Definition of indeed in English:

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Pronunciation: /inˈdēd/


1Used to emphasize a statement or response confirming something already suggested: it was not expected to last long, and indeed it took less than three weeks “She should have no trouble hearing him.” “No indeed.”
More example sentences
  • These are dramatic figures which suggest something is indeed seriously awry with Bermuda's black men.
  • First, it suggests that there is indeed a distinction between affective and normative commitment.
  • As you no doubt suspected or has already been confirmed, it was indeed a suicide.
as expected, to be sure;
in fact, in point of fact, as a matter of fact, in truth, actually, as it happens/happened, if truth be told, admittedly
archaic in sooth
certainly, assuredly, of course, naturally, without (a) doubt, without question, by all means, yes
informal you bet, I'll say
informal indeedy
1.1Used to emphasize a description, typically of a quality or condition: it was a very good buy indeed thank you very much indeed
More example sentences
  • And so it was that I spent most of the day pulling up small clumps of grass from the gravel drive. Best described as very Zen indeed.
  • He painted a pretty grim picture indeed of what he described as the perilous state of health services, in Kerry.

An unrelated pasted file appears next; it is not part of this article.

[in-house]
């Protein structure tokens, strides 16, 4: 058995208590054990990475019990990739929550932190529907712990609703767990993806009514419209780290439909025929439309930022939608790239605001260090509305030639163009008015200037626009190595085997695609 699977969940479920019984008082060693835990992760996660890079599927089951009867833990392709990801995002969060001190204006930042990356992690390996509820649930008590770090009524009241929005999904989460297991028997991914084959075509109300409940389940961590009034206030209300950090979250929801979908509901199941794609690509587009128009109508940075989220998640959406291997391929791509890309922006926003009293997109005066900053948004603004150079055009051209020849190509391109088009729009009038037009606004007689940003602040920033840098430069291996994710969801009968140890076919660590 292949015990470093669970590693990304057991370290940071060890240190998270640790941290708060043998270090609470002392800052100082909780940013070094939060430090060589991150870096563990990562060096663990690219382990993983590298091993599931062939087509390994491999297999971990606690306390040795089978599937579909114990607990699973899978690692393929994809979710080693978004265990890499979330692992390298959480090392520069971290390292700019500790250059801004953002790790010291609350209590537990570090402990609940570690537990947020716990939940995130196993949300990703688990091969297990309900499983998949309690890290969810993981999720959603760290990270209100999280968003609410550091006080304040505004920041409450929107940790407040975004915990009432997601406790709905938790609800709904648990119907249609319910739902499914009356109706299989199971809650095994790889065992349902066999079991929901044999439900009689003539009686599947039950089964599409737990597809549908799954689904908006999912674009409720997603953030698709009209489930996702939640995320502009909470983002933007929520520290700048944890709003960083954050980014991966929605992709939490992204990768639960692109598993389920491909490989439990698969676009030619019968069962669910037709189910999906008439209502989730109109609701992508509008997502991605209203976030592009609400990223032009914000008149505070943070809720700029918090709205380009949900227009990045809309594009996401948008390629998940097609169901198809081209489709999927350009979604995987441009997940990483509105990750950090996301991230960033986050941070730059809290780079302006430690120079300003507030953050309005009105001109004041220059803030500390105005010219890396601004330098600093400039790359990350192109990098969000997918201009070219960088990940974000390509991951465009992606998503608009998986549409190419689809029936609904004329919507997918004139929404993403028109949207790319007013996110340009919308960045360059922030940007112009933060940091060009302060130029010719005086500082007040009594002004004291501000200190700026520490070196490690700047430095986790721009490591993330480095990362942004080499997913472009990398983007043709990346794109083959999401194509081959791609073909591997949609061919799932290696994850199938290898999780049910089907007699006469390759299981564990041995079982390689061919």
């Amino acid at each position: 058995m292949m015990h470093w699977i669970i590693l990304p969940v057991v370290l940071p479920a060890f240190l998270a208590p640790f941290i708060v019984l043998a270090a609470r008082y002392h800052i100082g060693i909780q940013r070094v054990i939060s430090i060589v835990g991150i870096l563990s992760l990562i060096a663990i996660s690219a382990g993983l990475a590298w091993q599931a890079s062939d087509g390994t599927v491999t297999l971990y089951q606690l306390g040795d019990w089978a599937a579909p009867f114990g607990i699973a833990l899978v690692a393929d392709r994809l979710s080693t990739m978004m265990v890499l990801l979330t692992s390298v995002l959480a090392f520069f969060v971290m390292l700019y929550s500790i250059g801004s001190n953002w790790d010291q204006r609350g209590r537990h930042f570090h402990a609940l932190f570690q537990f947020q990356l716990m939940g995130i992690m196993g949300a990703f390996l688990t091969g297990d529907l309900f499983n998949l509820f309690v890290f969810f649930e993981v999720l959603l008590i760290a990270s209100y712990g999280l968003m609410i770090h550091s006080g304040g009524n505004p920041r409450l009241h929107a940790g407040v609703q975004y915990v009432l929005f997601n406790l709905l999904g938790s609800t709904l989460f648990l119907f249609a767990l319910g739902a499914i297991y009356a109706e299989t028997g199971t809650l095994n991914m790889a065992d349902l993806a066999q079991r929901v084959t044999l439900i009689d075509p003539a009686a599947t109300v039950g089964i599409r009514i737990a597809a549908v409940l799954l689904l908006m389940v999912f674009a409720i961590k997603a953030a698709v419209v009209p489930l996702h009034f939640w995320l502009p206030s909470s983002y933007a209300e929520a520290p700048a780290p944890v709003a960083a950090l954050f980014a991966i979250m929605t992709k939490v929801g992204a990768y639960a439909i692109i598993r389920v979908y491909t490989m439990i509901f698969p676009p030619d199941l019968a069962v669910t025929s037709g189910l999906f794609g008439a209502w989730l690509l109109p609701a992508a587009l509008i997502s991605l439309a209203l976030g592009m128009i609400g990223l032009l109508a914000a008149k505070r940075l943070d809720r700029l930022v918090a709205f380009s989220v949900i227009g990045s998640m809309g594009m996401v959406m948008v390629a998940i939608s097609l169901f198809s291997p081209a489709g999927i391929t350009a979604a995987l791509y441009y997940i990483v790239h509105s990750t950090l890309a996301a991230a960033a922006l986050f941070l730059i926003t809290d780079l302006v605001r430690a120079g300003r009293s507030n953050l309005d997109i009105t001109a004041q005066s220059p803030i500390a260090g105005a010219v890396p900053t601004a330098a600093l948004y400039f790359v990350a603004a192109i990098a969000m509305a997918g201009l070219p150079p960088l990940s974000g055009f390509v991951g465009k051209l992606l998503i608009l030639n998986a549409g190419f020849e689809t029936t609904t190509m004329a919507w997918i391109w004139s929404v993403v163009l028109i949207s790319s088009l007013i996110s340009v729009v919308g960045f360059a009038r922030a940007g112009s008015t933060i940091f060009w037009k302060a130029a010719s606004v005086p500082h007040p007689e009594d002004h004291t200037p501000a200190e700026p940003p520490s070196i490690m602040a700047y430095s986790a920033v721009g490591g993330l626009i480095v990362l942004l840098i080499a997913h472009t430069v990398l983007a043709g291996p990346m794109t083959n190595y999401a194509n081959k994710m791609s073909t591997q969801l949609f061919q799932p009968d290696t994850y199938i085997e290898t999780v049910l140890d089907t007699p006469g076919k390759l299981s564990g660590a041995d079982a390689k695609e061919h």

• For those who have dived upon an untouched shipwreck the experience is described as very moving indeed.
very, extremely, exceedingly, tremendously, immensely, singularly, decidedly, particularly, remarkably, really
2Used to introduce a further and stronger or more surprising point: the idea is attractive to many men and indeed to many women
More example sentences
  • McCarthy played very well when introduced and, indeed, finished as his side's top scorer.
  • Never mind that Neon Lights is totally void of a well-constructed song, or indeed a strong vocal performance.
  • Adding to my surprise, and, indeed, to that of the viewers around the globe, was his sharp memory and mental alertness.
3Used in a response to express interest, incredulity, or contempt: “His neck was broken.” “Indeed?” Nice boys, indeed—they were going to smash his head in!
More example sentences
  • How, indeed, had a boy who looked not much older then she did survive all alone in the woods with all kinds of dangers?
  • ‘That will show them. "More like a grocer than a burglar" indeed! Well, we'll hear no more of that.’
  • So this was his last adventure! Haunted indeed! That beautiful devil!
3.1Expressing interest of an ironical kind with repetition of a question just asked: “Who’d believe it?” “Who indeed?”
More example sentences
  • ‘So what exactly do they want to hide?’ What indeed?
  • ‘No, no! Who should we bury, Sir?’ returned the sexton. ‘Aye, who indeed! I say with you, who indeed!’


Middle English: originally as in deed.

For editors and proofreaders

Syllabification: in·deed

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